Can't access a field that's in the Record Source from the VBA code in my report.

This is driving me crazy. Does anyone know what the rules are for accessing a field from a report recordset that you do NOT place in the report design? Some times I have no problems, other times I get an End / Debug saying it can't find the field.

Example: I have a record source for a report that has a field called ActionPlanDate. It's in the data, but not on the report layout. I have a line of VBA code that states:
txtResponseDate1 = ActionPlanDate

I need to do it this way to not clutter the report with controls.

I'm getting the message... Microsoft Access can't find the field ActionPlanDate. It's seems to not be able to find any of the dataset fields that are not on the report layout. Even if I try Me.ActionPlanDate or Me.RecordSet.ActionPlanDate. None of this seems to work.

What's the rule?

Any help would be greatly appreciated.
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Access thinks it is smarter than we are :)  One of the "helpful" things it does for us is to rewrite our RecordSource for a report (forms do not exhibit this behavior) to remove any and all columns that are not bound to fields on the report.  To beat Access at this game, put a hidden field in the detail section of the report.  Make it tiny and keep it from overlapping any other control.  I always set the background of hidden controls to bright yellow so they stand out for me in design view.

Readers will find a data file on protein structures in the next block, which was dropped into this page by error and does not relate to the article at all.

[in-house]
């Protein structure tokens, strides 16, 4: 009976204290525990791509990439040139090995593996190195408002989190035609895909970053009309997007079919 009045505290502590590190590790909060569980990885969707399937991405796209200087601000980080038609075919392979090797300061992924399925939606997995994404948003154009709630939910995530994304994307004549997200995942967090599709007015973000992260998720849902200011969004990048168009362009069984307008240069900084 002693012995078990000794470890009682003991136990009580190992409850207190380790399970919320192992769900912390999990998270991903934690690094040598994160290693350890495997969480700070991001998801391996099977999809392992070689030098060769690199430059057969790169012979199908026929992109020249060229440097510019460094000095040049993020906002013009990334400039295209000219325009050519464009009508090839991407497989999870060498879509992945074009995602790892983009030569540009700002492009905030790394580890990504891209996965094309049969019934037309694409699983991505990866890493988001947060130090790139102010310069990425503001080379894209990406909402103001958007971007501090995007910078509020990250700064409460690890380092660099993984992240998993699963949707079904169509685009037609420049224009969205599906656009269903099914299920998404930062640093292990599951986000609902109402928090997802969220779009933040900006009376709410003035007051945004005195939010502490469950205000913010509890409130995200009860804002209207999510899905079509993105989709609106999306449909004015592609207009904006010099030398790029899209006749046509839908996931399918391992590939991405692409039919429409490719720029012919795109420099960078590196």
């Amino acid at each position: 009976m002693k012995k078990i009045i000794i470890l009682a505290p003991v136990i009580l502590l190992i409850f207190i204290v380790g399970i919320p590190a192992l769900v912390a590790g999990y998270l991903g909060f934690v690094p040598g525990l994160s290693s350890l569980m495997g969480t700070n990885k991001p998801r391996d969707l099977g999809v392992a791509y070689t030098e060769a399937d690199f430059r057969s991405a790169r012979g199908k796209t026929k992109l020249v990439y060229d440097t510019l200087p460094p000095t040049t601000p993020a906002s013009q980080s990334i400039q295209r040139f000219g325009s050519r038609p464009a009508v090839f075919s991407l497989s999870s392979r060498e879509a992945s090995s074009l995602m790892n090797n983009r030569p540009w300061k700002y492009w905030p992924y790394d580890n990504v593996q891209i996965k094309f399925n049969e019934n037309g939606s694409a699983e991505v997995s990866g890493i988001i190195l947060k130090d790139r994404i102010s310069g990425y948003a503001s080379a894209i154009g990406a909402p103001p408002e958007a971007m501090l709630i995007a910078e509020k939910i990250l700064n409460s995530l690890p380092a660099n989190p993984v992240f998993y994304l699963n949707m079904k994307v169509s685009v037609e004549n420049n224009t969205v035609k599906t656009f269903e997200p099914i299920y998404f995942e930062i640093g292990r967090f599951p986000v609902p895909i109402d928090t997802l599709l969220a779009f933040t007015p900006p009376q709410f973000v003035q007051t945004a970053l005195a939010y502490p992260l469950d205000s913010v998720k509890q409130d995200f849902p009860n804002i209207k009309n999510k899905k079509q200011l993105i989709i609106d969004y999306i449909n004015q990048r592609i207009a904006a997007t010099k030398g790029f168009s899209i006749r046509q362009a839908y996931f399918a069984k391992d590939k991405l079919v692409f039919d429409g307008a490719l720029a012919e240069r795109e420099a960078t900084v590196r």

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Luke ChungPresidentCommented:
Are you trying to get the value from the field into a VBA variable or assign the value to a text box?

A text box is assigned to the field using its controlsource property. You can assign this in VBA when the report opens if you don't set it in advance.
Therein lies the problem.  By the time you open the report, Access has already replaced your RecordSource with one of its own making and it only includes columns that are bound to controls.  People are fooled because when they try this the first time, it always works because the report is still using the RecordSource you provided.  Close the report and open it again.  The unbound fields will be MIA.
eantarAuthor Commented:
Thanks Pat. I wound up placing all those controls on the Report Design. I hid them and was then able to use vba code to assign the correct field values to unbound controls, depending on certain conditions. And you're right, you are fooled the first time you run it and Access has no problem with it.

Thanks for the help.
You're welcome.  This was very painful for me in the early days of Access.  I don't think i actually figured this out for the first 5 years I worked with Access.  It is a subtle problem and you only run into it if you don't need the report to show the field you are using in the calculation.  It is not a bug.  It is by design but no documentation anywhere even hints at what is going on behind the scenes.
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